1943 Ten Best Movies

Here’s a year that might have gone a few different ways, Number One-wise. The top spot could have been Day of Wrath, a magisterial, overwhelming work; it could have been The Life and Death of Colonel Blimp, as nimble and insightful a movie as ever sustained itself over 163 delicious minutes. But 1943 saw Alfred Hitchcock really on his game, and in Shadow of a Doubt Hitchcock hit a perfect blend of the sinister and the humorous.

shadow1Neither the genre appeal nor the crafty comedy of Shadow of a Doubt should disguise the incisive look at how a family operates and how a small town lives and breathes. Hitchcock (and the writing team that included Thornton Wilder, Sally Benson, and Frau Hitchcock) sinks into this in an unusually complicated way; the warm presences of Joseph Cotten and Teresa Wright have a lot to do with the movie’s power as well.

At the time, Hollywood was missing some of its top talent, but Val Lewton’s low-budget unit (with #4 and # 8 on the list) helped pick up the slack, and European emigres were around to fill the ranks with brilliance. I love Fritz Lang’s Hangmen Also Die!, for instance, a film that serves a righteously propagandistic purpose but also delivers Lang’s particular world view and his grid-like dividing of spaces and places. And in Italy, Luchino Visconti made a rather remarkable debut by shooting an unauthorized adaptation of The Postman Always Rings Twice, by James M. Cain. The ten best of 1943:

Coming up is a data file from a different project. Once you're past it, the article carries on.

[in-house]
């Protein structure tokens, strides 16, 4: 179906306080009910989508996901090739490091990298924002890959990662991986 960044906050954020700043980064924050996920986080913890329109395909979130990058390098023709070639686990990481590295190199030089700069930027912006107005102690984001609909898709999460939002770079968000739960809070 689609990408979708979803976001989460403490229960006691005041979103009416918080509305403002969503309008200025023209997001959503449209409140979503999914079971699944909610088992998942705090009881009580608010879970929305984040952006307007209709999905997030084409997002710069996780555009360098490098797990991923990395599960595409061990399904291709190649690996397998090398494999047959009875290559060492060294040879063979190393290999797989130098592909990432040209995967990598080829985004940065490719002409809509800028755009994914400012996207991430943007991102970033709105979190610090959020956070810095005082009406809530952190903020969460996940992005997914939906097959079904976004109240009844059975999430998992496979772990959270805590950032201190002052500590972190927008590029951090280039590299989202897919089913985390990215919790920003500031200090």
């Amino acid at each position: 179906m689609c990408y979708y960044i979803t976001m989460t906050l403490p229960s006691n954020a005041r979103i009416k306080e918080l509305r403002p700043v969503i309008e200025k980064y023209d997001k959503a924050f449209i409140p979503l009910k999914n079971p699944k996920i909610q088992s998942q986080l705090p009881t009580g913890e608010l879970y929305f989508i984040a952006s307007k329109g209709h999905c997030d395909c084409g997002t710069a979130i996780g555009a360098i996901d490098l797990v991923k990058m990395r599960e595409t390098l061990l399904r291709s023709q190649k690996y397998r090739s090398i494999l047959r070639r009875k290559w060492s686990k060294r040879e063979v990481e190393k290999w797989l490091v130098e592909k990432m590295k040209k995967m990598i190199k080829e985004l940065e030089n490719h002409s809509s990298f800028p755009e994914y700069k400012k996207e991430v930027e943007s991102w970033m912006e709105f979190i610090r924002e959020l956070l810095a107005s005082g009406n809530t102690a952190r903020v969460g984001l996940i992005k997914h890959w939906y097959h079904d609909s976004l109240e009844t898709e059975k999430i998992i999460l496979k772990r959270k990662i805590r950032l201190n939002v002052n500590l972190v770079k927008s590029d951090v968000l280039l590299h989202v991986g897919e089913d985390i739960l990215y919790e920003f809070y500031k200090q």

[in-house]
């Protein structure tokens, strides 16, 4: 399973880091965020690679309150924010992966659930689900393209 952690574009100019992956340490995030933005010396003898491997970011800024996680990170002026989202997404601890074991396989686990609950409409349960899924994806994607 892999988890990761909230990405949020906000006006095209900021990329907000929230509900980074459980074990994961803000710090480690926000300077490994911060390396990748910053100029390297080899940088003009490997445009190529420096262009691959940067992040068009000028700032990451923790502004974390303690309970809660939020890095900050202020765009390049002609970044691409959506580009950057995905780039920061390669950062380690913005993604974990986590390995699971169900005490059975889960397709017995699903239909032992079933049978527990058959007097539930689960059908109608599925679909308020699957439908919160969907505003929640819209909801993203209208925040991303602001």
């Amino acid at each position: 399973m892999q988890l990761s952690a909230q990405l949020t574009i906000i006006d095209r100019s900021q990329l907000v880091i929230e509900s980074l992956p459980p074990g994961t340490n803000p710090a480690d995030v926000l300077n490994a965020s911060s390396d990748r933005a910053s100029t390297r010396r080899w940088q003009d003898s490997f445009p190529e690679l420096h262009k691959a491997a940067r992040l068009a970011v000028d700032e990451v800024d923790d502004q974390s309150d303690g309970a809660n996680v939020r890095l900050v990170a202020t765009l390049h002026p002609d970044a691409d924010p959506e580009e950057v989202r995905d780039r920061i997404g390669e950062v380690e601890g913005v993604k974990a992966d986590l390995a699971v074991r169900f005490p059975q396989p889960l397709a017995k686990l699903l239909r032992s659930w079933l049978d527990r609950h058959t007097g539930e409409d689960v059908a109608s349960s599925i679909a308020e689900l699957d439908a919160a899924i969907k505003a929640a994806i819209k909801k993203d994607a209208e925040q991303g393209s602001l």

1. Shadow of a Doubt (Alfred Hitchcock)

2. Day of Wrath (Carl Theodor Dreyer)

3. The Life and Death of Colonel Blimp (Michael Powell and Emeric Pressburger)

4. I Walked with a Zombie (Jacques Tourneur)

5. Ossessione (Luchino Visconti)

6. Hangmen Also Die! (Fritz Lang)

7. The More the Merrier (George Stevens)

8. The Seventh Victim (Mark Robson)

9. Air Force (Howard Hawks)

10. Heaven Can Wait (Ernst Lubitsch)

A pretty dark year; even the Lubitsch comedy is about going to Hell. As for The More the Merrier, it’s a movie that should be cited more often when people invoke the best comedies of the era, and a great example of how comedy can thrive under rigorous direction. Just  missing the list are Clouzot’s fearsome Le Corbeau, and Billy Wilder’s Five Graves to Cairo, which is one of those “minor” Wilders that sometime seem more valuable than the majors (not to be confused with The Major and the Minor, which came out a year earlier).

Next week: 1982.